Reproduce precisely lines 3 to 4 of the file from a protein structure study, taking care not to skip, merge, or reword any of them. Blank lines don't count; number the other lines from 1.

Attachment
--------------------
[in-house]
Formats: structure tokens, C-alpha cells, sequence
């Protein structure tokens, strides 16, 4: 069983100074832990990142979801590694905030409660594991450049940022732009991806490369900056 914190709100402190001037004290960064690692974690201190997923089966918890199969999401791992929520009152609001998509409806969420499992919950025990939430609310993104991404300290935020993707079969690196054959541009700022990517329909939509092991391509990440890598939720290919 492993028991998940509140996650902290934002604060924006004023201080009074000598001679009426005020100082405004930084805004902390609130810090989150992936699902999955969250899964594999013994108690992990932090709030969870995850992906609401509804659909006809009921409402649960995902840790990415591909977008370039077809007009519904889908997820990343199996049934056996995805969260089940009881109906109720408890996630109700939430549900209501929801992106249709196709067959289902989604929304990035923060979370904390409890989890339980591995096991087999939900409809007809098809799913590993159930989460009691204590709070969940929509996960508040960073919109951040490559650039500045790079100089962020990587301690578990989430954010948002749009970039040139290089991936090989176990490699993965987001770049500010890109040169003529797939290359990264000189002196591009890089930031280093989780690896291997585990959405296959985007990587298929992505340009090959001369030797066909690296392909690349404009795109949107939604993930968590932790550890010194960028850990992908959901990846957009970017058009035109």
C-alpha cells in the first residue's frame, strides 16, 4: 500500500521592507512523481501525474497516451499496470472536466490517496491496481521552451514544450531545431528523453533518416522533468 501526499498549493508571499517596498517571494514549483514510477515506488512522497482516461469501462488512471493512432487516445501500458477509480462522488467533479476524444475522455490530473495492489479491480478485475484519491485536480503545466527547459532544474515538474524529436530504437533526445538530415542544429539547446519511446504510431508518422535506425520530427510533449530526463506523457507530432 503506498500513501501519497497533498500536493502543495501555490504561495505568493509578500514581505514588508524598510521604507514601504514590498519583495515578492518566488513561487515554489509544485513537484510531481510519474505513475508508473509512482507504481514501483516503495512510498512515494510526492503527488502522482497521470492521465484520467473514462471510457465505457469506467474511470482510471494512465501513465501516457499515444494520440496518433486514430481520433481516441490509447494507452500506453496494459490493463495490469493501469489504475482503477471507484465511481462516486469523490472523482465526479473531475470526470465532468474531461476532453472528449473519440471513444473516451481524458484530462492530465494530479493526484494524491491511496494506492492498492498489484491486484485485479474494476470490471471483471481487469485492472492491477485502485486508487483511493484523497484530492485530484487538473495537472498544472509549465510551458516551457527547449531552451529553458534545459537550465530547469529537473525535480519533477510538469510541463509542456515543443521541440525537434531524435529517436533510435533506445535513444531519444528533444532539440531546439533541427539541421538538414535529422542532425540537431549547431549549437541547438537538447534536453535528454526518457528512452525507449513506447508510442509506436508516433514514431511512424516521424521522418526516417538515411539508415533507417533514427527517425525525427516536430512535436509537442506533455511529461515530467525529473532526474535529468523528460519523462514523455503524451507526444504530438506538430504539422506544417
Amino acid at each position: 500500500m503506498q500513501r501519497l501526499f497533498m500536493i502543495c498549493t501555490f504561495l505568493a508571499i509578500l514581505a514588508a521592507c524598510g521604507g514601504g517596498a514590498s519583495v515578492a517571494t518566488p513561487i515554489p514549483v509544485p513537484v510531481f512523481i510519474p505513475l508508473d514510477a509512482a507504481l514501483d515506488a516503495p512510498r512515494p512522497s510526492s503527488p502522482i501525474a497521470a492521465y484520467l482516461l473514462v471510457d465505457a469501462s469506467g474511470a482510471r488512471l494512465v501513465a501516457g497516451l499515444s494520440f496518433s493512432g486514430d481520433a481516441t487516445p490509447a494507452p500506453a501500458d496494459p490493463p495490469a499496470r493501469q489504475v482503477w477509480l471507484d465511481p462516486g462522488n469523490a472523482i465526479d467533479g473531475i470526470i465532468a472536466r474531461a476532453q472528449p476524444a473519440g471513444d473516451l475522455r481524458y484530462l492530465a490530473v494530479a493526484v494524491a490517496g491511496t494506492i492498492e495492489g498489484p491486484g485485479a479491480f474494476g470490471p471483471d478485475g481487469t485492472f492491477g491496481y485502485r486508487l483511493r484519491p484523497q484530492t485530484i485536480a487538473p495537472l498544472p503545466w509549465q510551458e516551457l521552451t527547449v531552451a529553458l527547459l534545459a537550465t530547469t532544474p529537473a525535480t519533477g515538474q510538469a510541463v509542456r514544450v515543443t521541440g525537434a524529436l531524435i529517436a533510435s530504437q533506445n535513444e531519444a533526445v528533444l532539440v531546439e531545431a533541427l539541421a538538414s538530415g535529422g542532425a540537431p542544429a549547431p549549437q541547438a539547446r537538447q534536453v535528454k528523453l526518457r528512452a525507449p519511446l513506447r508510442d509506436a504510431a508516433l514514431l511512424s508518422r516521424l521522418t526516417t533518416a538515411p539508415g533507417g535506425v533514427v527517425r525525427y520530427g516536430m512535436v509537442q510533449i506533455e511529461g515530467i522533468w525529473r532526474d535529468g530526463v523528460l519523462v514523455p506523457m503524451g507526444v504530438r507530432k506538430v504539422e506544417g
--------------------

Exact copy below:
């Protein structure tokens, strides 16, 4: 069983100074832990990142979801590694905030409660594991450049940022732009991806490369900056 914190709100402190001037004290960064690692974690201190997923089966918890199969999401791992929520009152609001998509409806969420499992919950025990939430609310993104991404300290935020993707079969690196054959541009700022990517329909939509092991391509990440890598939720290919 492993028991998940509140996650902290934002604060924006004023201080009074000598001679009426005020100082405004930084805004902390609130810090989150992936699902999955969250899964594999013994108690992990932090709030969870995850992906609401509804659909006809009921409402649960995902840790990415591909977008370039077809007009519904889908997820990343199996049934056996995805969260089940009881109906109720408890996630109700939430549900209501929801992106249709196709067959289902989604929304990035923060979370904390409890989890339980591995096991087999939900409809007809098809799913590993159930989460009691204590709070969940929509996960508040960073919109951040490559650039500045790079100089962020990587301690578990989430954010948002749009970039040139290089991936090989176990490699993965987001770049500010890109040169003529797939290359990264000189002196591009890089930031280093989780690896291997585990959405296959985007990587298929992505340009090959001369030797066909690296392909690349404009795109949107939604993930968590932790550890010194960028850990992908959901990846957009970017058009035109």
C-alpha cells in the first residue's frame, strides 16, 4: 500500500521592507512523481501525474497516451499496470472536466490517496491496481521552451514544450531545431528523453533518416522533468 501526499498549493508571499517596498517571494514549483514510477515506488512522497482516461469501462488512471493512432487516445501500458477509480462522488467533479476524444475522455490530473495492489479491480478485475484519491485536480503545466527547459532544474515538474524529436530504437533526445538530415542544429539547446519511446504510431508518422535506425520530427510533449530526463506523457507530432 503506498500513501501519497497533498500536493502543495501555490504561495505568493509578500514581505514588508524598510521604507514601504514590498519583495515578492518566488513561487515554489509544485513537484510531481510519474505513475508508473509512482507504481514501483516503495512510498512515494510526492503527488502522482497521470492521465484520467473514462471510457465505457469506467474511470482510471494512465501513465501516457499515444494520440496518433486514430481520433481516441490509447494507452500506453496494459490493463495490469493501469489504475482503477471507484465511481462516486469523490472523482465526479473531475470526470465532468474531461476532453472528449473519440471513444473516451481524458484530462492530465494530479493526484494524491491511496494506492492498492498489484491486484485485479474494476470490471471483471481487469485492472492491477485502485486508487483511493484523497484530492485530484487538473495537472498544472509549465510551458516551457527547449531552451529553458534545459537550465530547469529537473525535480519533477510538469510541463509542456515543443521541440525537434531524435529517436533510435533506445535513444531519444528533444532539440531546439533541427539541421538538414535529422542532425540537431549547431549549437541547438537538447534536453535528454526518457528512452525507449513506447508510442509506436508516433514514431511512424516521424521522418526516417538515411539508415533507417533514427527517425525525427516536430512535436509537442506533455511529461515530467525529473532526474535529468523528460519523462514523455503524451507526444504530438506538430504539422506544417